There's a fine little documentary on Criterion's WITHNAIL & I DVD which features marvelous, priceless home movie footage that Bruce Robinson, the film's writer/director who based the story on his own experiences, shot while living in his squalid flat with his drunken thespian roommates.
The film itself is one of absolute favorites, with Robinson's vivid, hilarious script and a bang-on cast: Richard E. Grant, unforgettable as the titular Withnail (a name, Robinson tells us on the DVD, that came from an older kid from his childhood whose name he slightly mispronounced); the underated Paul McGann as "I" (aka Marwood), Withnail's more level-headed flatmate; Richard Griffiths, as Withnail's wealthy poofter uncle who lends them his cottage (when they go "on holiday by mistake"); and just as memorable, Ralph Brown's [who's had a long career, including the new Pirate Radio] Danny, the mellow drug dealer who looks like he'd be at home in an episode of "The Young Ones" and who says clever things even while his brain is presumably melting ("You have done something to your brain. You have made it high.")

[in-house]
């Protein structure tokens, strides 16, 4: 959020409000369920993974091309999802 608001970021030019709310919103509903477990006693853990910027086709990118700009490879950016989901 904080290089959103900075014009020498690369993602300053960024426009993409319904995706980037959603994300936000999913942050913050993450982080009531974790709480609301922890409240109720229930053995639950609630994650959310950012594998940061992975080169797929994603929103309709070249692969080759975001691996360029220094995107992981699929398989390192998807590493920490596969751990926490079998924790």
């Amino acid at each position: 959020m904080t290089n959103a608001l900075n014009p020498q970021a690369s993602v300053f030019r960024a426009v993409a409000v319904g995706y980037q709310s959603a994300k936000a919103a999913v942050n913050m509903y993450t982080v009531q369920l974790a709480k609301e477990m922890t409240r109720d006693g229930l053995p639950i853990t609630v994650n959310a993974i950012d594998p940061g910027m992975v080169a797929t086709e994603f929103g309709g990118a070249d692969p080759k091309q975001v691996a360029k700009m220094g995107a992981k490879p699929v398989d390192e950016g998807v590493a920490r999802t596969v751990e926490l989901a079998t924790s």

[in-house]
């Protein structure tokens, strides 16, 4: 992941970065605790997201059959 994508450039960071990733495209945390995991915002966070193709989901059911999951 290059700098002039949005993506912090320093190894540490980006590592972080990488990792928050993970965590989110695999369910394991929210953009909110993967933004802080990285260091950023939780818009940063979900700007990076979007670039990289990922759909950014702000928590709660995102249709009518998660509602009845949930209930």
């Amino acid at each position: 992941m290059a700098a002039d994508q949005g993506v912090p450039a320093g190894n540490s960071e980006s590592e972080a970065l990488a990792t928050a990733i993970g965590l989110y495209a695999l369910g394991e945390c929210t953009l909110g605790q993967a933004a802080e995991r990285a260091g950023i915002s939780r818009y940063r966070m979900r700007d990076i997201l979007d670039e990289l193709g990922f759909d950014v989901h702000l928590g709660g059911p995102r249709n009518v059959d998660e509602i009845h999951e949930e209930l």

It was a flop when first released but rightly became a cult favorite pretty quickly. And it looks much better (natch) in the Criterion DVD than it ever did. It was filmed on a low budget and Robinson would be the first to tell you that the way it is shot is not the main reason to see it -- it is the script and the cast, and it's unforgettable.
Favorite scenes: The early moment in their squalid kitchen when they become terrified of their trashed sink; their first night in the cottage; Uncle Monty's home and his arrival in the cottage.